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Politics

Slight Uptick

1 April 2004

Iraq: “A Slight Uptick”

By Gwynne Dyer

Brigadier-General Mark Kimmit, deputy director of operations for the US occupation forces in Iraq, described the events as a “slight uptick in localised engagements.” Meanwhile, analysts back in the United States compared the pictures from Falluja to footage of dead American soldiers being dragged through the streets of Mogadishu by cheering crowds in 1993 — footage that led directly to the withdrawal of US troops from Somalia. But Americans were shielded from the real ugliness of the killings in Falluja by their television networks; Arab viewers saw it all.

True, the murder and mutilation of four American civilian contractors in Falluja really was just a ‘slight uptick’ in the violence in Iraq. In the previous forty-eight hours there were two Britons hurt in violence in Basra, an Iraqi shot at a US checkpoint, an attack on an Iraqi paramilitary recruiting station in Baghdad, a soldier killed near Ramadi, a suicide bomb against the home of the police chief in Hilleh, a US Marine killed near Fallujah, several American soldiers wounded in Mosul, five more Marines killed by a roadside bomb, and fifteen Iraqis wounded by a car bomb in Baquba.

In other words, the four unfortunate American contractors in Falluja were just another drop in the bucket. It was the manner of their deaths — set on fire, beaten with pipes and mutilated by a cheering crowd who then dragged their charred bodies through the streets and hung them upside down, handless, footless and in one case headless, just above the roadway on the old railway bridge across the Euphrates — that made it so different. That, and the fact that the whole thing was filmed.

If American viewers had seen what Arab viewers saw — the obscene enthusiasm of the crowd, the blithe disregard with which local people were driving under the burned American corpses half an hour later — then President Bush might be having his Mogadishu moment right now. They never will see it, of course, but the question won’t go away: at what point will the American public decide that the price is too high and pull the plug on this foreign adventure? They did it on the Korean war, the Vietnam war, the Lebanon intervention in the 80s and the Somalia intervention in the 90s. They will almost certainly do it on Iraq, too, in the end, but when?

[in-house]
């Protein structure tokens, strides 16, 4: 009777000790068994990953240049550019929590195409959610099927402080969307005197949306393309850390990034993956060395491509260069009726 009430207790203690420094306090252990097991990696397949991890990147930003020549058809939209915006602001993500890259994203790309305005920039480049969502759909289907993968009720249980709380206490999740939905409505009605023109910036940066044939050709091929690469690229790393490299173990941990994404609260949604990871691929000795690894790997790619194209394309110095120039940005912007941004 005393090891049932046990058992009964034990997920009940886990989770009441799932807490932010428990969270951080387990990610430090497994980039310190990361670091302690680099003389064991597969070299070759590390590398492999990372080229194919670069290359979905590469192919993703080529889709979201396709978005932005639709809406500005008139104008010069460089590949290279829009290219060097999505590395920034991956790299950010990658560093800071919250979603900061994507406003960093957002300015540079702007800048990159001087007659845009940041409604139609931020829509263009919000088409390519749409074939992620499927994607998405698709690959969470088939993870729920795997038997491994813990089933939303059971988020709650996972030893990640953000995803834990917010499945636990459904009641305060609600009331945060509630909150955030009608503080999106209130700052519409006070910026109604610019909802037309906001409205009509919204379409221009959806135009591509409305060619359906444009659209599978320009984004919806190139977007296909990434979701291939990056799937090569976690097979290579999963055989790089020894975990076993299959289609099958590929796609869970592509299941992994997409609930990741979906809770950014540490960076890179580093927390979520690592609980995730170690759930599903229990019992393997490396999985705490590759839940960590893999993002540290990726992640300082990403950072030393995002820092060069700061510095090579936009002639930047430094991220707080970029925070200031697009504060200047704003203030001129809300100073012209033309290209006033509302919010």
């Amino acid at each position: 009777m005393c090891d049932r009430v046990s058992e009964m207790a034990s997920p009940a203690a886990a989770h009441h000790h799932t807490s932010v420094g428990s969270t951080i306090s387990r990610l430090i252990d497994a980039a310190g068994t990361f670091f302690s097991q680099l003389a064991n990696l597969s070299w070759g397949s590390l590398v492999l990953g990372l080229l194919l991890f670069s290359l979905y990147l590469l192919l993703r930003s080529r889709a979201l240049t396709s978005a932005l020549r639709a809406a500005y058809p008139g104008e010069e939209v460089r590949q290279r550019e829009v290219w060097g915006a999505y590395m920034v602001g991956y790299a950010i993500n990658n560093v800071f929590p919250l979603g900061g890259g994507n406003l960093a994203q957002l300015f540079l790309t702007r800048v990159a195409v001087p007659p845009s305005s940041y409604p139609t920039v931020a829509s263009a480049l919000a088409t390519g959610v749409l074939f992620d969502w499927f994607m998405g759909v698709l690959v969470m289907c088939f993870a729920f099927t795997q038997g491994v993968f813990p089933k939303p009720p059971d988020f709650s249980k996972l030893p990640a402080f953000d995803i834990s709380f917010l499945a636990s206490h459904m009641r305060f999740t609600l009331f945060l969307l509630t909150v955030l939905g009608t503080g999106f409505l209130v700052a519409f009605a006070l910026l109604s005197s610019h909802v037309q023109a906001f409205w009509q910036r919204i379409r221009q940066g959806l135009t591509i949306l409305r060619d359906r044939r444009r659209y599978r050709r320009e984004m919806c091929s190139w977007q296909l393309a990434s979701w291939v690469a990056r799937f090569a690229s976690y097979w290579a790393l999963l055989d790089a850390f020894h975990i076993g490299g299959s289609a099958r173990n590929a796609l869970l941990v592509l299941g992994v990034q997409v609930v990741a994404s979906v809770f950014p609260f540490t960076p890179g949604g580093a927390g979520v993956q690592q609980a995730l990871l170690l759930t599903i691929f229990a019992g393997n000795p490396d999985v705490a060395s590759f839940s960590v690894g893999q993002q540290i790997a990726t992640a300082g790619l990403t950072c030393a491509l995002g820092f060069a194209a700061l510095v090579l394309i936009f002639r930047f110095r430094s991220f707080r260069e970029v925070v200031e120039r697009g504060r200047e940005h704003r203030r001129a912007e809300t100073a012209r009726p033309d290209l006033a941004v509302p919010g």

In the mid-90s there used to be something called the ‘Mogadishu line’ which the US military were never supposed to cross. Rounding up from the eighteen US soldiers who were killed in one day in Mogadishu in 1993, it was a doctrine which stated that the US armed forces should undertake no overseas mission that was likely to cause the deaths of more than twenty American soldiers except when vital national interests were involved. That was far too simplistic, of course — it was not so much the number of dead Americans as the videotape of their bodies being dragged before cheering crowds that turned the US public against Somalia — but that is why this incident may mark a turning point.

Four hundred and sixty-one American soldiers have been killed in Iraq since Mr Bush flew onto an aircraft carrier last May to declare the ‘major combat phase’ of the Iraq operation over — almost four times as many as died in the war itself. (Any bets that those shots of the flight-jacketed Mr Bush posing before the ‘Mission Accomplished’ banner, originally staged to provide footage for his re-election campaign this autumn, will end up being used by the Democrats instead?) So the Mogadishu line has clearly moved a long way, as you would expect after the shock of 9/11. But it’s out there somewhere; it has not evaporated.

The unique impact of the Mogadishu footage came not from the indignities inflicted on the American dead, but from the obvious pleasure that the Somali onlookers took in it. There was a whole background story that Americans didn’t know — almost a thousand Somalis had been killed by US firepower that day — but the viewers at home took one look and decided that no more Americans should die to help the Somalis. The impact of this videotape from Falluja and of the others that will doubtless follow — for these events will set a new standard for Iraqi resistance fighters to aspire to — could be the same.

Statistics don’t actually mean much to people; pictures mean a lot. Mr Bush has succeeded in persuading a (dwindling) majority of Americans that his Iraq adventure had something to do with fighting terrorism, which is why the public has been so patient with him as the ‘weapons of mass destruction’ failed to turn up and the Iraqi armed resistance grew. But surely not all of the people in those jeering crowds in Falluja can be terrorists? Is it possible that they really don’t want us there? Then why are our kids being sent there to die?

It’s more complicated than that, of course. Falluja has been the supreme stronghold of the resistance from the start of the occupation because of an early massacre of Arab civilians by panicky US troops; most other towns are nowhere near as unanimous in their hatred of the US presence. But distrust of American intentions and resentment at American behaviour run strongly throughout Iraqi society, as indeed they run strongly through the whole Arab world. There will be more videos — and if American voters figure that out before November, then Mr Bush is in serious trouble.

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To shorten to 725 words, omit paragraphs 5 and 6. (“In themid-90s…evaporated”)